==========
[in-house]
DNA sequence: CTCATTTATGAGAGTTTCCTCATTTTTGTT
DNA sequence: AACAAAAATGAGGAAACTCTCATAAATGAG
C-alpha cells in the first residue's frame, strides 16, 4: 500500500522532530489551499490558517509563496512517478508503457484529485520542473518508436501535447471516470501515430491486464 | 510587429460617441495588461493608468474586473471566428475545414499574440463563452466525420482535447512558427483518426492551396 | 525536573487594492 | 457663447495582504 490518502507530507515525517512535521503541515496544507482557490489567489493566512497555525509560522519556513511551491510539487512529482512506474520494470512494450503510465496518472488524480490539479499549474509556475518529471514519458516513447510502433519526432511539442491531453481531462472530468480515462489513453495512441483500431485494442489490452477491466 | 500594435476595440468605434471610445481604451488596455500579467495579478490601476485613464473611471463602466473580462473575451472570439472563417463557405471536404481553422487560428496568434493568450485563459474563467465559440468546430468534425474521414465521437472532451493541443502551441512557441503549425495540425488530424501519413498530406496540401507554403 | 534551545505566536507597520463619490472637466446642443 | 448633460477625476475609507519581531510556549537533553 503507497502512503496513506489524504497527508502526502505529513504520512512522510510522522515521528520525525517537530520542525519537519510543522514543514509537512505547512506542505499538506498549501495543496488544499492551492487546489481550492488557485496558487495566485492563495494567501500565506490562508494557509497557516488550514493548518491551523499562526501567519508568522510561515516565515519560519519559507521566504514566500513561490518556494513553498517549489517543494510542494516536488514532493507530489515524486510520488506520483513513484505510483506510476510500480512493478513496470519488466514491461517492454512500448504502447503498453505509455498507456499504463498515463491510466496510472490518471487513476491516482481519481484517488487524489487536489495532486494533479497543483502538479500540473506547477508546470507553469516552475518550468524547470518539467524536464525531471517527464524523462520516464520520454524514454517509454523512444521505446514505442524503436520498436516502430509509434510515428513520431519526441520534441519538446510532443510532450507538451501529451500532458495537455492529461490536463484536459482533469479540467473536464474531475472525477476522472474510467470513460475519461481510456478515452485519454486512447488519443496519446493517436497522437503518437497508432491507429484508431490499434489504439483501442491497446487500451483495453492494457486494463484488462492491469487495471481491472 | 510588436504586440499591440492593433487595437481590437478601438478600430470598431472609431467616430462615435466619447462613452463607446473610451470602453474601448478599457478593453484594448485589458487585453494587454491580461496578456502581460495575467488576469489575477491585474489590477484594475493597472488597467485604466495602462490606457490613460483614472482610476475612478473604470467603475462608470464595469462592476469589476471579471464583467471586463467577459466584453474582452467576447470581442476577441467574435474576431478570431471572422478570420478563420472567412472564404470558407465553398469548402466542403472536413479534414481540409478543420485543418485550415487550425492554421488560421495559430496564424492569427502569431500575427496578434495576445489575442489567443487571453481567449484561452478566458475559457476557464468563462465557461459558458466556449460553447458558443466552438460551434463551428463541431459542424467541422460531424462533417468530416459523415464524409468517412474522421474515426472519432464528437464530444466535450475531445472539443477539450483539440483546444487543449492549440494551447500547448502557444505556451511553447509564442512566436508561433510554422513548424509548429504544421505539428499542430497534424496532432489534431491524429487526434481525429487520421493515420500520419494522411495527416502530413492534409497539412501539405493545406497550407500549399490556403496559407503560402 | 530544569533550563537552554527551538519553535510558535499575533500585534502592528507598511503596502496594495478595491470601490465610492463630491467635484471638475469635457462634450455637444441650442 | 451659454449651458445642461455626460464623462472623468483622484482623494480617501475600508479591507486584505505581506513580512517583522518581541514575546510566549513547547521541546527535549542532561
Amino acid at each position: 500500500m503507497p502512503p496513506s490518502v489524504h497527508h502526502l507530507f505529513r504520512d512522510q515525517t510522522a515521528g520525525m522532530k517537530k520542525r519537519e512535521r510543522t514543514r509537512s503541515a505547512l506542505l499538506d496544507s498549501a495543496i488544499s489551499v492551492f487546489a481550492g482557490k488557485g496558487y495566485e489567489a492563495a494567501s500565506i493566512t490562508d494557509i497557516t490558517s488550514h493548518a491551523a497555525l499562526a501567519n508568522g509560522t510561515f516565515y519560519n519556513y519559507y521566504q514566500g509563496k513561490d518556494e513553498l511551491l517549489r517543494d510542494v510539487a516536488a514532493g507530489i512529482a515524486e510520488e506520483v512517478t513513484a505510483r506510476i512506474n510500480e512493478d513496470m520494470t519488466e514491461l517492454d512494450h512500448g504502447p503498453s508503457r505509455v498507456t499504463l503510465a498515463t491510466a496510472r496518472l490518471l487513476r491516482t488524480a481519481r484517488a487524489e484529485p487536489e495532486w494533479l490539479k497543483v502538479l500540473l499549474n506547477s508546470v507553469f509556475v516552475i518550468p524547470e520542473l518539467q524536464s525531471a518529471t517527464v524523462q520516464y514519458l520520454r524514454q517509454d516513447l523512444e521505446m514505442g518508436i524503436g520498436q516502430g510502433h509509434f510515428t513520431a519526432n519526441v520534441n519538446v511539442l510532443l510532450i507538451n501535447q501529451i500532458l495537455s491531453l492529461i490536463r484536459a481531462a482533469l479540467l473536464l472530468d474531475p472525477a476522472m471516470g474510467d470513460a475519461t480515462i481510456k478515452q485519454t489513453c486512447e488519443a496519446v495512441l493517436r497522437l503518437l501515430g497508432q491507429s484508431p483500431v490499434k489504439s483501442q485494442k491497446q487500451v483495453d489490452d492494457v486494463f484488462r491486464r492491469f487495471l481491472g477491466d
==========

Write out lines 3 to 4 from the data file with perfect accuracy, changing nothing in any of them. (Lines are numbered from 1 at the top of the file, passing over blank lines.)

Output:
DNA sequence: AACAAAAATGAGGAAACTCTCATAAATGAG
C-alpha cells in the first residue's frame, strides 16, 4: 500500500522532530489551499490558517509563496512517478508503457484529485520542473518508436501535447471516470501515430491486464 | 510587429460617441495588461493608468474586473471566428475545414499574440463563452466525420482535447512558427483518426492551396 | 525536573487594492 | 457663447495582504 490518502507530507515525517512535521503541515496544507482557490489567489493566512497555525509560522519556513511551491510539487512529482512506474520494470512494450503510465496518472488524480490539479499549474509556475518529471514519458516513447510502433519526432511539442491531453481531462472530468480515462489513453495512441483500431485494442489490452477491466 | 500594435476595440468605434471610445481604451488596455500579467495579478490601476485613464473611471463602466473580462473575451472570439472563417463557405471536404481553422487560428496568434493568450485563459474563467465559440468546430468534425474521414465521437472532451493541443502551441512557441503549425495540425488530424501519413498530406496540401507554403 | 534551545505566536507597520463619490472637466446642443 | 448633460477625476475609507519581531510556549537533553 503507497502512503496513506489524504497527508502526502505529513504520512512522510510522522515521528520525525517537530520542525519537519510543522514543514509537512505547512506542505499538506498549501495543496488544499492551492487546489481550492488557485496558487495566485492563495494567501500565506490562508494557509497557516488550514493548518491551523499562526501567519508568522510561515516565515519560519519559507521566504514566500513561490518556494513553498517549489517543494510542494516536488514532493507530489515524486510520488506520483513513484505510483506510476510500480512493478513496470519488466514491461517492454512500448504502447503498453505509455498507456499504463498515463491510466496510472490518471487513476491516482481519481484517488487524489487536489495532486494533479497543483502538479500540473506547477508546470507553469516552475518550468524547470518539467524536464525531471517527464524523462520516464520520454524514454517509454523512444521505446514505442524503436520498436516502430509509434510515428513520431519526441520534441519538446510532443510532450507538451501529451500532458495537455492529461490536463484536459482533469479540467473536464474531475472525477476522472474510467470513460475519461481510456478515452485519454486512447488519443496519446493517436497522437503518437497508432491507429484508431490499434489504439483501442491497446487500451483495453492494457486494463484488462492491469487495471481491472 | 510588436504586440499591440492593433487595437481590437478601438478600430470598431472609431467616430462615435466619447462613452463607446473610451470602453474601448478599457478593453484594448485589458487585453494587454491580461496578456502581460495575467488576469489575477491585474489590477484594475493597472488597467485604466495602462490606457490613460483614472482610476475612478473604470467603475462608470464595469462592476469589476471579471464583467471586463467577459466584453474582452467576447470581442476577441467574435474576431478570431471572422478570420478563420472567412472564404470558407465553398469548402466542403472536413479534414481540409478543420485543418485550415487550425492554421488560421495559430496564424492569427502569431500575427496578434495576445489575442489567443487571453481567449484561452478566458475559457476557464468563462465557461459558458466556449460553447458558443466552438460551434463551428463541431459542424467541422460531424462533417468530416459523415464524409468517412474522421474515426472519432464528437464530444466535450475531445472539443477539450483539440483546444487543449492549440494551447500547448502557444505556451511553447509564442512566436508561433510554422513548424509548429504544421505539428499542430497534424496532432489534431491524429487526434481525429487520421493515420500520419494522411495527416502530413492534409497539412501539405493545406497550407500549399490556403496559407503560402 | 530544569533550563537552554527551538519553535510558535499575533500585534502592528507598511503596502496594495478595491470601490465610492463630491467635484471638475469635457462634450455637444441650442 | 451659454449651458445642461455626460464623462472623468483622484482623494480617501475600508479591507486584505505581506513580512517583522518581541514575546510566549513547547521541546527535549542532561